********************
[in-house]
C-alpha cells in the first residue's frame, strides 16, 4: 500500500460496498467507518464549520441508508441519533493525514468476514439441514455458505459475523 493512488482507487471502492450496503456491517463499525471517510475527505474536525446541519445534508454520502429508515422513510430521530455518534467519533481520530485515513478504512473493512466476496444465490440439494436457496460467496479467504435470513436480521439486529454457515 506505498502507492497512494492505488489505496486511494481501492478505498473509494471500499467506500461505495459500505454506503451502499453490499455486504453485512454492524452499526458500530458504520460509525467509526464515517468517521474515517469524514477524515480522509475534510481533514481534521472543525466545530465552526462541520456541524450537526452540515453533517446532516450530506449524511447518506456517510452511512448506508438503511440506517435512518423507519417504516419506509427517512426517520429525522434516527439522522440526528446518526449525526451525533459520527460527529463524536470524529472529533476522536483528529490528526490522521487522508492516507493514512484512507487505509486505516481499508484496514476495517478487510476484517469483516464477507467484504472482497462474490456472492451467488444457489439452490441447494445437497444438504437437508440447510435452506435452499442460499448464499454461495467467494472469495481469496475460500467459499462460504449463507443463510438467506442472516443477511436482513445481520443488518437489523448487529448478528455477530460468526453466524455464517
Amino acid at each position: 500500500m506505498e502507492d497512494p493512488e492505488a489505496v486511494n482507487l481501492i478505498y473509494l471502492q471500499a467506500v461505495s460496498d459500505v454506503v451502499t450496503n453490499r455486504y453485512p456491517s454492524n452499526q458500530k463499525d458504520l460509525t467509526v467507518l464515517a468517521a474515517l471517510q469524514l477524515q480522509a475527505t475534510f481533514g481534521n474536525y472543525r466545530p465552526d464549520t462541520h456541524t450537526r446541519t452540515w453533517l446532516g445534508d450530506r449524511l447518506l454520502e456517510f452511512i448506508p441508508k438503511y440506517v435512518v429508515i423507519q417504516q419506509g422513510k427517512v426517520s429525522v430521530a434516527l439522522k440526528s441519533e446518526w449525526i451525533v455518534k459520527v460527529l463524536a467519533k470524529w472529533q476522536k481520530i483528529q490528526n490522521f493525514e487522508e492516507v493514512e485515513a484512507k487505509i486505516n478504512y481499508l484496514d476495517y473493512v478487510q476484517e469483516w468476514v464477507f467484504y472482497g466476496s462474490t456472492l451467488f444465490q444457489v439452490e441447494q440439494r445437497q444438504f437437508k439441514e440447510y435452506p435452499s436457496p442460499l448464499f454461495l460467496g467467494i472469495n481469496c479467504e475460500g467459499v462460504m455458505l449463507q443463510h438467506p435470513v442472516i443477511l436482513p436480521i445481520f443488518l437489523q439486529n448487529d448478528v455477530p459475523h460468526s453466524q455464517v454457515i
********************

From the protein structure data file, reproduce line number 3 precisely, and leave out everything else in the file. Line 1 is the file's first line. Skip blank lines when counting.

Amino acid at each position: 500500500m506505498e502507492d497512494p493512488e492505488a489505496v486511494n482507487l481501492i478505498y473509494l471502492q471500499a467506500v461505495s460496498d459500505v454506503v451502499t450496503n453490499r455486504y453485512p456491517s454492524n452499526q458500530k463499525d458504520l460509525t467509526v467507518l464515517a468517521a474515517l471517510q469524514l477524515q480522509a475527505t475534510f481533514g481534521n474536525y472543525r466545530p465552526d464549520t462541520h456541524t450537526r446541519t452540515w453533517l446532516g445534508d450530506r449524511l447518506l454520502e456517510f452511512i448506508p441508508k438503511y440506517v435512518v429508515i423507519q417504516q419506509g422513510k427517512v426517520s429525522v430521530a434516527l439522522k440526528s441519533e446518526w449525526i451525533v455518534k459520527v460527529l463524536a467519533k470524529w472529533q476522536k481520530i483528529q490528526n490522521f493525514e487522508e492516507v493514512e485515513a484512507k487505509i486505516n478504512y481499508l484496514d476495517y473493512v478487510q476484517e469483516w468476514v464477507f467484504y472482497g466476496s462474490t456472492l451467488f444465490q444457489v439452490e441447494q440439494r445437497q444438504f437437508k439441514e440447510y435452506p435452499s436457496p442460499l448464499f454461495l460467496g467467494i472469495n481469496c479467504e475460500g467459499v462460504m455458505l449463507q443463510h438467506p435470513v442472516i443477511l436482513p436480521i445481520f443488518l437489523q439486529n448487529d448478528v455477530p459475523h460468526s453466524q455464517v454457515i